In the UK, sexual consent is currently not a fundamental aspect of mainstream sex and relationship education and consequently the message of consent is not communicated as an essential part of all sexual interactions.
According to a 2015 Telegraph report, a third of female students in Britain have endured a sexual assault or unwanted advances at university and 1 in 8 men have also been subjected to groping or unwanted advances. It is clear that something needs to change.
Having everyday conversations about consent can be a way of engaging people who haven’t had the chance to engage in informed discussions whilst growing up. It’s important to communicate to people that they must not feel ashamed to willingly engage in or to reject sexual activity, and to normalise the act of acknowledging and respecting people’s personal boundaries.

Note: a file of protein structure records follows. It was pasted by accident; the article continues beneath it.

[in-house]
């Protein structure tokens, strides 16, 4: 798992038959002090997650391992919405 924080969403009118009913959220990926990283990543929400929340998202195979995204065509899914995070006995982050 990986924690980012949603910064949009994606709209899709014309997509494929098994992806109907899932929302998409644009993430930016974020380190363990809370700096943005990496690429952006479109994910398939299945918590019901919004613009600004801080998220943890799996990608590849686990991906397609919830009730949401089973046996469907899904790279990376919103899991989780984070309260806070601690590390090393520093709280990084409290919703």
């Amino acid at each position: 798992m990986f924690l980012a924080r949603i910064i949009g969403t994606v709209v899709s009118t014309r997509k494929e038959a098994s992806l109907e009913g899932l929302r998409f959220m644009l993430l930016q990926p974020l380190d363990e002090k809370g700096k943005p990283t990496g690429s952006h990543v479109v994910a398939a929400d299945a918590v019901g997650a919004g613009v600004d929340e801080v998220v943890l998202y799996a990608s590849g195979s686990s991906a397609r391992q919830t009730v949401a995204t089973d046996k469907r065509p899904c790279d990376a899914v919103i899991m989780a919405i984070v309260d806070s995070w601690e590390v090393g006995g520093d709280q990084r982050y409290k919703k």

Learning about consent is also vital to identifying sexual assault and supporting survivors of sexual assault by outlining and understanding that sexual activity without consent is a crime for which only the perpetrator can be blamed. Changing the way in which we educate on this subject would also help alleviate the problems of the emerging University LAD culture that is often to blame for incorrect understandings of sexual consent and instances of sexual harassment and rape.